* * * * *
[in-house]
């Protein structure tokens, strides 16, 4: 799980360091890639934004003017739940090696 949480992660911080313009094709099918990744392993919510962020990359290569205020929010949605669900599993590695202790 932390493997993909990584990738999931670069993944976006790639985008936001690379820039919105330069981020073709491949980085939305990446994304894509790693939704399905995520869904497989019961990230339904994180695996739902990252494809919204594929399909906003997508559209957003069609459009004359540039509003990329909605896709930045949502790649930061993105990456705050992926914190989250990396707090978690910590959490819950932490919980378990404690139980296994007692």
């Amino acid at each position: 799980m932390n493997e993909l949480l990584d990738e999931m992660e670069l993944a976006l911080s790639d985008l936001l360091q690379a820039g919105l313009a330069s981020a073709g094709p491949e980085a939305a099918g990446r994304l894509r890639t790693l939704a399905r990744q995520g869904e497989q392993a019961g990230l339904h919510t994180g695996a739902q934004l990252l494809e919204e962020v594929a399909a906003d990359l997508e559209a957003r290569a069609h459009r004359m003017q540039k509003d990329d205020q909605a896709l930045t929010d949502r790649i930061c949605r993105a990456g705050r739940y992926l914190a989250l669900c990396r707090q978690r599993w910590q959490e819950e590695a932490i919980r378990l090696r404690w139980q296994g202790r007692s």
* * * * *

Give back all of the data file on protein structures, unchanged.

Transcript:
[in-house]
């Protein structure tokens, strides 16, 4: 799980360091890639934004003017739940090696 949480992660911080313009094709099918990744392993919510962020990359290569205020929010949605669900599993590695202790 932390493997993909990584990738999931670069993944976006790639985008936001690379820039919105330069981020073709491949980085939305990446994304894509790693939704399905995520869904497989019961990230339904994180695996739902990252494809919204594929399909906003997508559209957003069609459009004359540039509003990329909605896709930045949502790649930061993105990456705050992926914190989250990396707090978690910590959490819950932490919980378990404690139980296994007692």
């Amino acid at each position: 799980m932390n493997e993909l949480l990584d990738e999931m992660e670069l993944a976006l911080s790639d985008l936001l360091q690379a820039g919105l313009a330069s981020a073709g094709p491949e980085a939305a099918g990446r994304l894509r890639t790693l939704a399905r990744q995520g869904e497989q392993a019961g990230l339904h919510t994180g695996a739902q934004l990252l494809e919204e962020v594929a399909a906003d990359l997508e559209a957003r290569a069609h459009r004359m003017q540039k509003d990329d205020q909605a896709l930045t929010d949502r790649i930061c949605r993105a990456g705050r739940y992926l914190a989250l669900c990396r707090q978690r599993w910590q959490e819950e590695a932490i919980r378990l090696r404690w139980q296994g202790r007692s």